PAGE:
But with the assistance of the £19.5 million loan from the HCA’s Local Infrastructure Fund, work started in May 2014 and has been completed to a high quality and on time by Trenport’s site contractor Bam Nuttall. The biggest element was the major new road from the A228 roundabout between Halling and Snodland on the west bank, and using the new bridge to the east bank.

“So the river bridge was the key to everything,” explained Tony Parson. “This point of the Medway was once linked by a pedestrian ferry and briefly, during World War II, by a Bailey Bridge.

“But it has now been transformed permanently; those moving into Peters Village are gaining a rural setting with all the modern requirements of easy communications.”

He added that Trenport had also set the bar high on the development’s quality: “We revised parking allocations for the housing Phase 1 application to exceed county council recommendations, and we re-worked the roads system and liaised with bus operators to avoid the congestion that Wouldham village had suffered in particular, due to parked cars.

“We also applied for detailed planning permission ourselves on Phases 1 and 2, after listening to local views on matters including building heights and parking. Our aim was to blueprint a new community that is visually interesting and characterful. It includes the riverside promenade and bespoke lighting - a showpiece for the entire community.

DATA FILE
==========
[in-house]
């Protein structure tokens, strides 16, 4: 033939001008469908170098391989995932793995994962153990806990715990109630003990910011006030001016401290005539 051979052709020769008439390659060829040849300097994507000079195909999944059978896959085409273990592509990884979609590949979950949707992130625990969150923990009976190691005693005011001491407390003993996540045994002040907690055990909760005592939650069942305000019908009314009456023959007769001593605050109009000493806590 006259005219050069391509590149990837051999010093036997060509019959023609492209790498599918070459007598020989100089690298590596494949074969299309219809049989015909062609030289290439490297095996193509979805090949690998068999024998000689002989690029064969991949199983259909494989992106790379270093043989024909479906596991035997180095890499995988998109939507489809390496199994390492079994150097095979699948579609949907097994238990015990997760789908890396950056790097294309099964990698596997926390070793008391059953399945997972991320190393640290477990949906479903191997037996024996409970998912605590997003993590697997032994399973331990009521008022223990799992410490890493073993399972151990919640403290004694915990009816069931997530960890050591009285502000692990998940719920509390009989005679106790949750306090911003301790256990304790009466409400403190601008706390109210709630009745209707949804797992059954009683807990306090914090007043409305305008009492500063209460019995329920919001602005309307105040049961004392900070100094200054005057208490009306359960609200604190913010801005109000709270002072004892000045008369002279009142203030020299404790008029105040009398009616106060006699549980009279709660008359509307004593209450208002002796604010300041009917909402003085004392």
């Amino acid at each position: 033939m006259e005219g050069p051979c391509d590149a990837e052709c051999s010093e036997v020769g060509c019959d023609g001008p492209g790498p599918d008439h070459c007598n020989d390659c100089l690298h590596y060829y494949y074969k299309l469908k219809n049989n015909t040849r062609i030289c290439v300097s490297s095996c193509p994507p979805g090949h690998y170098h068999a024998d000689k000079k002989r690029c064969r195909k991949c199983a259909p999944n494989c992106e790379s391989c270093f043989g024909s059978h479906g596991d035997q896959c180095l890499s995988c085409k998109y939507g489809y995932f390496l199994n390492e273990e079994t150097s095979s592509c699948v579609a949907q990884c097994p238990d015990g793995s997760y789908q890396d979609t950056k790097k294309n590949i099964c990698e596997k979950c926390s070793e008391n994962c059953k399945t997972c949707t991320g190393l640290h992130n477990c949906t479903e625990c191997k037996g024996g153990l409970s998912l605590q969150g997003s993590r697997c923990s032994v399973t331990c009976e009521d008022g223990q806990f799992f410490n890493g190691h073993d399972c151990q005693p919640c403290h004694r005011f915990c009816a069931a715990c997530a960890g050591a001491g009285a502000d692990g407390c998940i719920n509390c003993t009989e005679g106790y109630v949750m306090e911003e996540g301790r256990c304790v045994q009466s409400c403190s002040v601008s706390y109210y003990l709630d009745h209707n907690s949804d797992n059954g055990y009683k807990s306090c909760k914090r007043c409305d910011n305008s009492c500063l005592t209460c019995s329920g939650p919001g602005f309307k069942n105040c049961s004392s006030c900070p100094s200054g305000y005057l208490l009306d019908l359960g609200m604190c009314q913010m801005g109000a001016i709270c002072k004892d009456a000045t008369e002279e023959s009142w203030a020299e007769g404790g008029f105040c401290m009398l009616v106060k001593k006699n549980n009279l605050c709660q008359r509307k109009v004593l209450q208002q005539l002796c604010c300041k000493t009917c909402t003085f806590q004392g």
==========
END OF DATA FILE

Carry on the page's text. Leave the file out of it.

“And that community has been carefully balanced: 250 of the 1,000 homes in Peters Village will be an affordable mix of homes for rent and shared ownership. This will aid people hoping to stay near family members in neighbouring villages rather than moving away, or looking for a home larger than had previously been available. Local people on a council housing waiting list will also get priority on affordable units.

Two leading UK housebuilders, Bellway and Orbit, are already onsite and Trenport expects the remaining Peters Village phases to be released over the next few years, with all housing completed by 2022.

The former Peters works land had been notorious for car dumping and fly-tipping, and blighted by motorcycle scramblers and ‘green-laning’ 4x4 drivers, but after acquisition in 2001, Trenport combined with local community groups, landowners and the police to curb anti-social behaviour.